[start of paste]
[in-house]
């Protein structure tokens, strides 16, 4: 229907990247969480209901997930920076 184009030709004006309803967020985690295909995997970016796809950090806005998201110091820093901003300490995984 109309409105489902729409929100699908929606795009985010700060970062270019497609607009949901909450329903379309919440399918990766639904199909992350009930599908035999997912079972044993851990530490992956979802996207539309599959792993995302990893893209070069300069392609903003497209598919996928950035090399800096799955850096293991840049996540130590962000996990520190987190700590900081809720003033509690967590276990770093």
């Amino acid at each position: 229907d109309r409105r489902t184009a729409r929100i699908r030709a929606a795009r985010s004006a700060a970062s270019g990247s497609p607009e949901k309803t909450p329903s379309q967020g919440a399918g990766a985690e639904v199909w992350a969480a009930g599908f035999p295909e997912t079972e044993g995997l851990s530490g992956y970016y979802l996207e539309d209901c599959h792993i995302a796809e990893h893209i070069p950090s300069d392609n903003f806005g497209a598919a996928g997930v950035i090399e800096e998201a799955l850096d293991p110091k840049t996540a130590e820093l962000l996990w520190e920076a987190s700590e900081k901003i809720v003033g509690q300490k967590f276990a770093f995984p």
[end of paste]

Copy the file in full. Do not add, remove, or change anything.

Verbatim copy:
[in-house]
């Protein structure tokens, strides 16, 4: 229907990247969480209901997930920076 184009030709004006309803967020985690295909995997970016796809950090806005998201110091820093901003300490995984 109309409105489902729409929100699908929606795009985010700060970062270019497609607009949901909450329903379309919440399918990766639904199909992350009930599908035999997912079972044993851990530490992956979802996207539309599959792993995302990893893209070069300069392609903003497209598919996928950035090399800096799955850096293991840049996540130590962000996990520190987190700590900081809720003033509690967590276990770093």
């Amino acid at each position: 229907d109309r409105r489902t184009a729409r929100i699908r030709a929606a795009r985010s004006a700060a970062s270019g990247s497609p607009e949901k309803t909450p329903s379309q967020g919440a399918g990766a985690e639904v199909w992350a969480a009930g599908f035999p295909e997912t079972e044993g995997l851990s530490g992956y970016y979802l996207e539309d209901c599959h792993i995302a796809e990893h893209i070069p950090s300069d392609n903003f806005g497209a598919a996928g997930v950035i090399e800096e998201a799955l850096d293991p110091k840049t996540a130590e820093l962000l996990w520190e920076a987190s700590e900081k901003i809720v003033g509690q300490k967590f276990a770093f995984p």